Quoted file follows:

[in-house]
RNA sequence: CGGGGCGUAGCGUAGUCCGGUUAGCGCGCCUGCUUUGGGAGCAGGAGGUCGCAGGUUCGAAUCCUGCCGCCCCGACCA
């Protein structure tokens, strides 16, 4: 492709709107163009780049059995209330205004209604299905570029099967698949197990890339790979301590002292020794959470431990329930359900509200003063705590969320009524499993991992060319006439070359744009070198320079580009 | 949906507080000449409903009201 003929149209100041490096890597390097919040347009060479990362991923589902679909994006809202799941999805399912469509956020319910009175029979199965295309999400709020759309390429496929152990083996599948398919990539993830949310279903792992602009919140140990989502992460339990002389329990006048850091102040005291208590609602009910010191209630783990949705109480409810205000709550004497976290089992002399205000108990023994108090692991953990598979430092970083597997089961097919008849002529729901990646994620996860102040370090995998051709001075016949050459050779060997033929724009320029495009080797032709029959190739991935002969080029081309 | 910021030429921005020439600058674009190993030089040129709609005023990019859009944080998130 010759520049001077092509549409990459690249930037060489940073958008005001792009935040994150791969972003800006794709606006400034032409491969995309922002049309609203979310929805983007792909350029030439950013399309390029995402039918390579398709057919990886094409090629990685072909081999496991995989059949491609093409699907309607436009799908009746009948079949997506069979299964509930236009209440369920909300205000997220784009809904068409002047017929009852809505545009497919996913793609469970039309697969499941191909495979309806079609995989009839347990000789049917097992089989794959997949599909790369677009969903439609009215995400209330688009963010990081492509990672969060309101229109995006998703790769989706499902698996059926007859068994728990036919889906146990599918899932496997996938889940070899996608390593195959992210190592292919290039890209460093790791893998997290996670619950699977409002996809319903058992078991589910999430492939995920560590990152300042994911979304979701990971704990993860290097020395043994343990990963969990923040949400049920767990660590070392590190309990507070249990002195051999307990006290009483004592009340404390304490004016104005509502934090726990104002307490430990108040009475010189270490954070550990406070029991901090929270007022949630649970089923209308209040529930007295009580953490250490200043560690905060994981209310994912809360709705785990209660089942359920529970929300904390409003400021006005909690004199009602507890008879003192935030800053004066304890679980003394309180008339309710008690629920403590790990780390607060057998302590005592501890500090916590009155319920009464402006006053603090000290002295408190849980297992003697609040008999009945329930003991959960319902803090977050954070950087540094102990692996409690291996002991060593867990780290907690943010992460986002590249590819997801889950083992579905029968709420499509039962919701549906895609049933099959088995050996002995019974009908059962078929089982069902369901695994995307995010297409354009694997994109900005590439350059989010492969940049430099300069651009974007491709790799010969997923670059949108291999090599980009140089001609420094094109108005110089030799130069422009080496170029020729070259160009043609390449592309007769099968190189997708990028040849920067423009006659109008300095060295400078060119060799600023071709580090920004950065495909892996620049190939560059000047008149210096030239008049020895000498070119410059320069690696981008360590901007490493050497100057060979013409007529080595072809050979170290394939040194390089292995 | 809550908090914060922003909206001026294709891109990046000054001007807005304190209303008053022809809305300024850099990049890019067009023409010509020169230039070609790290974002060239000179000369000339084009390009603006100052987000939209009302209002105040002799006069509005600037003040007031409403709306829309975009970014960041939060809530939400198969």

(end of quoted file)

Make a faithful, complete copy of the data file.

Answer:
[in-house]
RNA sequence: CGGGGCGUAGCGUAGUCCGGUUAGCGCGCCUGCUUUGGGAGCAGGAGGUCGCAGGUUCGAAUCCUGCCGCCCCGACCA
């Protein structure tokens, strides 16, 4: 492709709107163009780049059995209330205004209604299905570029099967698949197990890339790979301590002292020794959470431990329930359900509200003063705590969320009524499993991992060319006439070359744009070198320079580009 | 949906507080000449409903009201 003929149209100041490096890597390097919040347009060479990362991923589902679909994006809202799941999805399912469509956020319910009175029979199965295309999400709020759309390429496929152990083996599948398919990539993830949310279903792992602009919140140990989502992460339990002389329990006048850091102040005291208590609602009910010191209630783990949705109480409810205000709550004497976290089992002399205000108990023994108090692991953990598979430092970083597997089961097919008849002529729901990646994620996860102040370090995998051709001075016949050459050779060997033929724009320029495009080797032709029959190739991935002969080029081309 | 910021030429921005020439600058674009190993030089040129709609005023990019859009944080998130 010759520049001077092509549409990459690249930037060489940073958008005001792009935040994150791969972003800006794709606006400034032409491969995309922002049309609203979310929805983007792909350029030439950013399309390029995402039918390579398709057919990886094409090629990685072909081999496991995989059949491609093409699907309607436009799908009746009948079949997506069979299964509930236009209440369920909300205000997220784009809904068409002047017929009852809505545009497919996913793609469970039309697969499941191909495979309806079609995989009839347990000789049917097992089989794959997949599909790369677009969903439609009215995400209330688009963010990081492509990672969060309101229109995006998703790769989706499902698996059926007859068994728990036919889906146990599918899932496997996938889940070899996608390593195959992210190592292919290039890209460093790791893998997290996670619950699977409002996809319903058992078991589910999430492939995920560590990152300042994911979304979701990971704990993860290097020395043994343990990963969990923040949400049920767990660590070392590190309990507070249990002195051999307990006290009483004592009340404390304490004016104005509502934090726990104002307490430990108040009475010189270490954070550990406070029991901090929270007022949630649970089923209308209040529930007295009580953490250490200043560690905060994981209310994912809360709705785990209660089942359920529970929300904390409003400021006005909690004199009602507890008879003192935030800053004066304890679980003394309180008339309710008690629920403590790990780390607060057998302590005592501890500090916590009155319920009464402006006053603090000290002295408190849980297992003697609040008999009945329930003991959960319902803090977050954070950087540094102990692996409690291996002991060593867990780290907690943010992460986002590249590819997801889950083992579905029968709420499509039962919701549906895609049933099959088995050996002995019974009908059962078929089982069902369901695994995307995010297409354009694997994109900005590439350059989010492969940049430099300069651009974007491709790799010969997923670059949108291999090599980009140089001609420094094109108005110089030799130069422009080496170029020729070259160009043609390449592309007769099968190189997708990028040849920067423009006659109008300095060295400078060119060799600023071709580090920004950065495909892996620049190939560059000047008149210096030239008049020895000498070119410059320069690696981008360590901007490493050497100057060979013409007529080595072809050979170290394939040194390089292995 | 809550908090914060922003909206001026294709891109990046000054001007807005304190209303008053022809809305300024850099990049890019067009023409010509020169230039070609790290974002060239000179000369000339084009390009603006100052987000939209009302209002105040002799006069509005600037003040007031409403709306829309975009970014960041939060809530939400198969």